K-State was selected as one of three field test sites for new curriculum being developed by the CASE Institute in the area of Agricultural Power and Technology (APT).
“This great material emphasizes the physics, math and chemistry that we use in agriculture,” says Steven Harbsreit, associate professor of agricultural education.
Harbsreit explains that the APT course “will help our teachers step up the content for some of our traditional agricultural mechanics courses.”
“APT focuses on hands-on curriculum and activities that students can enjoy,” says Alex Jost (‘05) who currently teaches at Chapman.
APT is a foundation-level course covering the fundamentals of agricultural mechanics. Students learn to apply technical skills, while becoming competent in the processes used to operate, repair, engineer and design agricultural tools and equipment.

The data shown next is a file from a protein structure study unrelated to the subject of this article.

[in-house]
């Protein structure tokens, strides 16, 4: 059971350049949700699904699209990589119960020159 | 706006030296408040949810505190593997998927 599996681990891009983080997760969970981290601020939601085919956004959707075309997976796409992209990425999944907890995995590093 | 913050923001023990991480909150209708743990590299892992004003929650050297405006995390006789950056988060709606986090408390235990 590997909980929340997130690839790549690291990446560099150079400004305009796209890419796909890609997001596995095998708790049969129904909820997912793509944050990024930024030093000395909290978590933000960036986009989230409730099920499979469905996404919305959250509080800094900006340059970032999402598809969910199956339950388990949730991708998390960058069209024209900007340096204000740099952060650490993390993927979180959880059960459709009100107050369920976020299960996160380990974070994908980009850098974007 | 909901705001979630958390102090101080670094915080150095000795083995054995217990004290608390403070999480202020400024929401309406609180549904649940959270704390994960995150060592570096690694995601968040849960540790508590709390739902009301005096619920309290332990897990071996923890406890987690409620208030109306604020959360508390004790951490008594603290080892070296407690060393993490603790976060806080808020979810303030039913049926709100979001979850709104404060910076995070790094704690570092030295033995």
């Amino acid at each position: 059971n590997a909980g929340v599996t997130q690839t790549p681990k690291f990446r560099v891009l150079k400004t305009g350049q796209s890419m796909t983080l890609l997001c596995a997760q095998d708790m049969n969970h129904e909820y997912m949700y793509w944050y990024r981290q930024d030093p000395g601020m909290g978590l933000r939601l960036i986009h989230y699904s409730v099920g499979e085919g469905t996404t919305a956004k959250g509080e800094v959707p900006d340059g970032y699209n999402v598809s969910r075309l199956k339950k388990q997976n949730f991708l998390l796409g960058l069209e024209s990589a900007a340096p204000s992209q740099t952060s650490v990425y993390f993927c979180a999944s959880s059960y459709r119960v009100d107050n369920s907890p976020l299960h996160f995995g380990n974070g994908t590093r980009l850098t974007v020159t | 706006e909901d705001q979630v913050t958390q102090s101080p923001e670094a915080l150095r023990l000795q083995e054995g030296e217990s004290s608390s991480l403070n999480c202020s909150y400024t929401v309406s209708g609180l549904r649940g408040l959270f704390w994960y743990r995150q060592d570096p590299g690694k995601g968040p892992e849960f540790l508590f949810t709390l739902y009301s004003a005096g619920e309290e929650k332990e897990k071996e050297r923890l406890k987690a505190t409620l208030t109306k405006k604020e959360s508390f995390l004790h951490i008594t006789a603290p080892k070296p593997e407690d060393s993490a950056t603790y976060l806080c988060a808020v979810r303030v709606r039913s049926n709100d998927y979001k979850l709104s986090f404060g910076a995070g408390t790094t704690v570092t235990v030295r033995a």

“It is awesome curriculum,” Lauren Van Allen (’12) says. “With the time we spend here, it will help us tie curriculum in our agriculture classrooms to science. It will help my students see that agriculture is science.”
Van Allen teaches at Udall High School and is pursuing a master’s degree in communications and agricultural education from K-State through distance education.
CASE Institutes also offer educators and alumni from across Kansas the chance to network and reconnect.
“It was great to network with people from all over the state,” says Jost. “We have the chance to talk about our agriculture programs and see that others share the same success and struggles as we do.”